Martin SFP BryantFounder
Martin SFP Bryant is the founder of UK startup newsletter PreSeed Now and technology and media consultancy Big Revolution. He was previously Martin SFP Bryant is the founder of UK startup newsletter PreSeed Now and technology and media consultancy Big Revolution. He was previously Editor-in-Chief at TNW.
Two of the most important bands in pop music history – the Beatles and the KLF – aren’t available on streaming services. At this stage, that’s a grave disservice to popular culture.
For musicians, there’s a lot wrong with streaming services. They replace substantial sales revenue with a trickle of income, and they arguably encourage listeners to snack on individual songs rather than appreciating whole albums as works of art.
And yet streaming is increasingly how listeners want to consume music, and what are musicians without their audience?
For the Beatles, the continued absense from Spotify, Apple Music and their ilk is thanks to the same ‘we’re premium and deserve special treatment’ attitude that meant I could never afford their CDs as a kid because they were generally priced way higher than anyone else’s even though they were already three decades old by that point. It’s the same attitude that held them off iTunes for years, too.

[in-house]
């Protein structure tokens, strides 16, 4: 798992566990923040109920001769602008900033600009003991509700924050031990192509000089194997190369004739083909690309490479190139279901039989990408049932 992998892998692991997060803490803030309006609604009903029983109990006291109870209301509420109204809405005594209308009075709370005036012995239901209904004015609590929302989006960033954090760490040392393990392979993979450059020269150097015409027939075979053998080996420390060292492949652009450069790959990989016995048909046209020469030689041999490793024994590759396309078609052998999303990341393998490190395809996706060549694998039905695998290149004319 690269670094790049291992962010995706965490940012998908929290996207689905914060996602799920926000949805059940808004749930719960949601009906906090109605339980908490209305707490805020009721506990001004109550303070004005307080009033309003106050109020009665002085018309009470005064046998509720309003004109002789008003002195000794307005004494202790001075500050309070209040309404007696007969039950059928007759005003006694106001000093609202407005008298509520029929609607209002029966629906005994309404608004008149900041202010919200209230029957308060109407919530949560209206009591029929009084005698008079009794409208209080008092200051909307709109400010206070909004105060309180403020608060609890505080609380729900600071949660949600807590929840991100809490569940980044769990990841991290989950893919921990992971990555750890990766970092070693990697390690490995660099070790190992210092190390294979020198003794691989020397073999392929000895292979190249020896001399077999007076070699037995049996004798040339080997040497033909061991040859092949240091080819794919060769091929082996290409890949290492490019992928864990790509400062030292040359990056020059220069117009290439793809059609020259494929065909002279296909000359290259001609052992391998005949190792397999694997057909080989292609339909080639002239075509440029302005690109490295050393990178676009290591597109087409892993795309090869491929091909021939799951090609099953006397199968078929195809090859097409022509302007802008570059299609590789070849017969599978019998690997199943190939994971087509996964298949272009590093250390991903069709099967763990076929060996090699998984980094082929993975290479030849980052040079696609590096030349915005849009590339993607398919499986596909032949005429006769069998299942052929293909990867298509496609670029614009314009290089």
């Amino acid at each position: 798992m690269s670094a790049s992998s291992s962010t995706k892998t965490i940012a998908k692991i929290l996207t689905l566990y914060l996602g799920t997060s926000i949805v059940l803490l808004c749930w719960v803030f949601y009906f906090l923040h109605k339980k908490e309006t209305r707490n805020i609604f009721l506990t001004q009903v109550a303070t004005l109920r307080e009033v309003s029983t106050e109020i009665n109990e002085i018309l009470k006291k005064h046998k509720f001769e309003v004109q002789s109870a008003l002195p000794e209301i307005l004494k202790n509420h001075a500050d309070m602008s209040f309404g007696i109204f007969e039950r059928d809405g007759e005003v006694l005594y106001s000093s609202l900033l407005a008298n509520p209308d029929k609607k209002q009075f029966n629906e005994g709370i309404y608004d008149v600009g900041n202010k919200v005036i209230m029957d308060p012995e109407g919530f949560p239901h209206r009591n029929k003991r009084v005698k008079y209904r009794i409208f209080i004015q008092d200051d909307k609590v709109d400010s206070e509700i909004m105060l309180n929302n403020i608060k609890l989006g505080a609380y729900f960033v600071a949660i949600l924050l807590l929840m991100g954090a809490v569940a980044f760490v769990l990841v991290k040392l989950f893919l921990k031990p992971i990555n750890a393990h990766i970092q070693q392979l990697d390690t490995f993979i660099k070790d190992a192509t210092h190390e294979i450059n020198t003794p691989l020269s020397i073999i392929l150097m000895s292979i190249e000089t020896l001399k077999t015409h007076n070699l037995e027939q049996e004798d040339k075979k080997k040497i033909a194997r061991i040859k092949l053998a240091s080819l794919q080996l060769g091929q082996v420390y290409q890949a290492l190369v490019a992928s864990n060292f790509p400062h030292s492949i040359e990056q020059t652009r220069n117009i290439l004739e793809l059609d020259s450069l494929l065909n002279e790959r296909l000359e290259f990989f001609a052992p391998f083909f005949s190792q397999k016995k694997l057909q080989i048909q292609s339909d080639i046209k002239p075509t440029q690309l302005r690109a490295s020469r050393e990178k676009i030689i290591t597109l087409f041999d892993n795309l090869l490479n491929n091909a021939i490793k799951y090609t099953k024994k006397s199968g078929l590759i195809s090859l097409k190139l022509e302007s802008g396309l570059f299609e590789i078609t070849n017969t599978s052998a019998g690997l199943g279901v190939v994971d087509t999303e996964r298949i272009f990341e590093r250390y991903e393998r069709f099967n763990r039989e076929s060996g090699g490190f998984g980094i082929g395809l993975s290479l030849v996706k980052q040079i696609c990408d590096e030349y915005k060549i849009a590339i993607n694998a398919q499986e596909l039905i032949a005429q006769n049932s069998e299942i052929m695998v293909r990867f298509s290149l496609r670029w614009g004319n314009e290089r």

Yes, the Beatles‘ music has a special place in music history but now that much of their output is FIFTY years old, the multi-millionaires who guard the band’s estate (including surviving members Paul and Ringo) should embrace its place cultural history and make it available where people – especially young people who are exploring pop history for the first time – can easily access it.
As for the KLF’s music, that had a huge influence on pop music in the late 1980s and through the 1990s, even though they removed it all from sale in 1992 when they quit the music industry. It’s fondly remembered as some of the most inventive work of its era.
Under the name the Justified Ancients of Mu Mu, they helped popularize the use of samples in music. The track below was a huge breakthrough when it came out in March 1987. It’s one of the very few songs by the band you can legally stream on Spotify, and incidentally, it samples the Beatles and borrows one of their song titles.
If you want to hear the vast majority of the KLF’s releases online, you have to find pirated copies. It’s been 23 years since the band deleted their catalog, and 23 is a number that cropped up regularly in their work. With that in mind, isn’t it time to bring it all back?
I respect musicians’ right to control their own work, but when it’s as significant as the Beatles‘ and the KLF’s work, it’s culturally irresponsible to hold it back.
This article first appeared in the TNW Weekly newsletter. Subscribe to receive the best of the week plus original material every Friday.
Image credit: moonglee / Shutterstock.com
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